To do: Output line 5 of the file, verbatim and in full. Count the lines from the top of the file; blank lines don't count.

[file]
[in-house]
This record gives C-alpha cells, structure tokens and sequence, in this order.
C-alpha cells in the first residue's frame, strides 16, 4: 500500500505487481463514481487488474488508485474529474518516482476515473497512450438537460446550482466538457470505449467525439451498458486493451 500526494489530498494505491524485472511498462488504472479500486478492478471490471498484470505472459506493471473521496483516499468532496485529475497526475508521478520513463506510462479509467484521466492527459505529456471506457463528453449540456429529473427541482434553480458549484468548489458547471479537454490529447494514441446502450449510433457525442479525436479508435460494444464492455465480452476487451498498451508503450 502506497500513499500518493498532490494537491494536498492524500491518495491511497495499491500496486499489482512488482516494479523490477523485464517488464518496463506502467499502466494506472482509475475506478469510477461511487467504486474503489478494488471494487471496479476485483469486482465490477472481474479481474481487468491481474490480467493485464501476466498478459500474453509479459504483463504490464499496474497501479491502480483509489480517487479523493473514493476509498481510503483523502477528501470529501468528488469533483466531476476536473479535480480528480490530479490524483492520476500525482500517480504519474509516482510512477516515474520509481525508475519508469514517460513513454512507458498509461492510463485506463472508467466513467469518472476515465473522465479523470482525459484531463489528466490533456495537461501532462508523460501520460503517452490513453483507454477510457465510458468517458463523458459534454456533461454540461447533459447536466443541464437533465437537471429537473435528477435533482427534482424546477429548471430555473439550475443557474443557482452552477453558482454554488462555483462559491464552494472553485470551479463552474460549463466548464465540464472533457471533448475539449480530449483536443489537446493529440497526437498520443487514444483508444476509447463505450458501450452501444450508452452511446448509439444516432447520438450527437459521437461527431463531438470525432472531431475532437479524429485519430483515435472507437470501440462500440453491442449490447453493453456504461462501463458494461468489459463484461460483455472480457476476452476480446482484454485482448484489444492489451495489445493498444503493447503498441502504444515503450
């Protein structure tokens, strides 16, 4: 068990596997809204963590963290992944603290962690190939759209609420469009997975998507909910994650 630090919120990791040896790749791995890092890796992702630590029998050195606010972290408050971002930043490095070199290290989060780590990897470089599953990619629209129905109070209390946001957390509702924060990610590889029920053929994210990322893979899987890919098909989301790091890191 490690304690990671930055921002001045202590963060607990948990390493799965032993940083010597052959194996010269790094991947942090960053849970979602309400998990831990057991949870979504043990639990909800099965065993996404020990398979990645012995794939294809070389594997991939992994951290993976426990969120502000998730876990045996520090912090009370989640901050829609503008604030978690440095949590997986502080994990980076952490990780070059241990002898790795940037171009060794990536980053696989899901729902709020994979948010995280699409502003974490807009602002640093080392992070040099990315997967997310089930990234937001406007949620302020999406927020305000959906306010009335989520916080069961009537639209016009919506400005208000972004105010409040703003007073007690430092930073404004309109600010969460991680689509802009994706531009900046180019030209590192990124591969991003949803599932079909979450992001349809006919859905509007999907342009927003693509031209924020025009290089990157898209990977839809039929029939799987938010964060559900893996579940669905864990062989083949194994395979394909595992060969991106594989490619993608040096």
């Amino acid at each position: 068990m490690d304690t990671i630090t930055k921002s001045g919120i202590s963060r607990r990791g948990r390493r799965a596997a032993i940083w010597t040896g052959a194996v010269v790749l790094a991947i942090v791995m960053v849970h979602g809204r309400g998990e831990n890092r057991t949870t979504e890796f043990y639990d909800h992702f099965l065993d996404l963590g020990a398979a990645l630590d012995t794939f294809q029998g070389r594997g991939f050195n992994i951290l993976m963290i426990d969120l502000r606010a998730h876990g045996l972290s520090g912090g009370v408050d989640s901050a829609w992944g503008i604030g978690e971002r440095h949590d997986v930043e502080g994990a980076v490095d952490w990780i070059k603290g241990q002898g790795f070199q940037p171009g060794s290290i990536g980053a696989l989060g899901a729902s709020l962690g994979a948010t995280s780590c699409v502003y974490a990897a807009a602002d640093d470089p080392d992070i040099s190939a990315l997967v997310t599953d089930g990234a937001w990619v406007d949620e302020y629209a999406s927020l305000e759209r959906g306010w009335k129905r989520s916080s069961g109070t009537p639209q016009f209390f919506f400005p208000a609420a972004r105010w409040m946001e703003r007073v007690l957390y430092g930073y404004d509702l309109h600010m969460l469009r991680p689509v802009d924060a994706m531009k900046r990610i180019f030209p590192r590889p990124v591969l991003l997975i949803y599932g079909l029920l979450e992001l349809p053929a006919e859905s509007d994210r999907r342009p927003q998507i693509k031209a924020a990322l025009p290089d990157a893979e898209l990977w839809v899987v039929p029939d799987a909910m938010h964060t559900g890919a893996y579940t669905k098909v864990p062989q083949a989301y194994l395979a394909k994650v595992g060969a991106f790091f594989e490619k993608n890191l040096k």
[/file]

């Amino acid at each position: 068990m490690d304690t990671i630090t930055k921002s001045g919120i202590s963060r607990r990791g948990r390493r799965a596997a032993i940083w010597t040896g052959a194996v010269v790749l790094a991947i942090v791995m960053v849970h979602g809204r309400g998990e831990n890092r057991t949870t979504e890796f043990y639990d909800h992702f099965l065993d996404l963590g020990a398979a990645l630590d012995t794939f294809q029998g070389r594997g991939f050195n992994i951290l993976m963290i426990d969120l502000r606010a998730h876990g045996l972290s520090g912090g009370v408050d989640s901050a829609w992944g503008i604030g978690e971002r440095h949590d997986v930043e502080g994990a980076v490095d952490w990780i070059k603290g241990q002898g790795f070199q940037p171009g060794s290290i990536g980053a696989l989060g899901a729902s709020l962690g994979a948010t995280s780590c699409v502003y974490a990897a807009a602002d640093d470089p080392d992070i040099s190939a990315l997967v997310t599953d089930g990234a937001w990619v406007d949620e302020y629209a999406s927020l305000e759209r959906g306010w009335k129905r989520s916080s069961g109070t009537p639209q016009f209390f919506f400005p208000a609420a972004r105010w409040m946001e703003r007073v007690l957390y430092g930073y404004d509702l309109h600010m969460l469009r991680p689509v802009d924060a994706m531009k900046r990610i180019f030209p590192r590889p990124v591969l991003l997975i949803y599932g079909l029920l979450e992001l349809p053929a006919e859905s509007d994210r999907r342009p927003q998507i693509k031209a924020a990322l025009p290089d990157a893979e898209l990977w839809v899987v039929p029939d799987a909910m938010h964060t559900g890919a893996y579940t669905k098909v864990p062989q083949a989301y194994l395979a394909k994650v595992g060969a991106f790091f594989e490619k993608n890191l040096k």